People traveled far and wide to view the 2017 total solar eclipse in person, an incredible phenomenon that was last visible in the continental United States in 1979. And now, a group from South Korea has released stunning 4K video footage that recorded the special event.
Professor Jun Ho Oh is the founder of RainbowAstro, a company specializing in equipment for amateur astronomers. Pulling together an expedition team, Professor Oh made his way to Oregon in order to capture the eclipse. Gathered with fellow researchers, as well as family who flew in for the trip, the team used the company's RST-150H mount along with a 2160mm f/12 telescope and a Panasonic GX85 to film the total eclipse.
For Professor Oh, the successful footage is a triumph of 18 years of work. The 2017 eclipse was his 11th eclipse chase, with his first occurring in 1999 in Sivas, Turkey. After years of development and research, he was finally able to get the video of the eclipse he'd always dreamed of. Most recently, the group had tried this setup during the Indonesian solar eclipse of 2016, but weren't successful due to cloudy conditions. Here, luck was on their side as the specially programmed mount perfectly traced the Sun's periphery to capture the contact moments.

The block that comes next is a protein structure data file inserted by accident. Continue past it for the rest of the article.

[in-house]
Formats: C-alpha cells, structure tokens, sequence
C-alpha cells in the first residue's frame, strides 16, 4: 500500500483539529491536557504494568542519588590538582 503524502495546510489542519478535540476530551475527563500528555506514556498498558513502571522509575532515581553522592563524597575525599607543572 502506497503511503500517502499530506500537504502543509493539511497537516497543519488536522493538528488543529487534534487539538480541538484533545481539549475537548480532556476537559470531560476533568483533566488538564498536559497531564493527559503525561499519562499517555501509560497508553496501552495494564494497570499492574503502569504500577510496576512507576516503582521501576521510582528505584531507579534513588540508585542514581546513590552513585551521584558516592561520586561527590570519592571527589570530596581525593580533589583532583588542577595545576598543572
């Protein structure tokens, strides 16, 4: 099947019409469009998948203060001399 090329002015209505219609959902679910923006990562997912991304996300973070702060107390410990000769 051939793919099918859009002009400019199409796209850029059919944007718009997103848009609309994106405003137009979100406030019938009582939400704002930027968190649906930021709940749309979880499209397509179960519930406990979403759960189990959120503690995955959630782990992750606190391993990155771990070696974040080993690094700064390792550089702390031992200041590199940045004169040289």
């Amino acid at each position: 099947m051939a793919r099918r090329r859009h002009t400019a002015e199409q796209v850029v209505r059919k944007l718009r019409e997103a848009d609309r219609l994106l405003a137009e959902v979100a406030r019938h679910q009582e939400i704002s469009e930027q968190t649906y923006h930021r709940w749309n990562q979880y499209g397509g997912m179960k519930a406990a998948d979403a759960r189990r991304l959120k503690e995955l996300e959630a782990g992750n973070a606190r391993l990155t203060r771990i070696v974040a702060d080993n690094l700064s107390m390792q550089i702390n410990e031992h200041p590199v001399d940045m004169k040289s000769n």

When viewing the raw footage, it's a delight to hear the elated screams of the crowd as the eclipse takes place. A second, more artistic, music video combines footage from up-close and zoomed out vantage points on the eclipse. It's truly a magical moment captured on film for posterity. The chase won't end here, however, as the team is already making plans for the July 2, 2019 eclipse in Chile.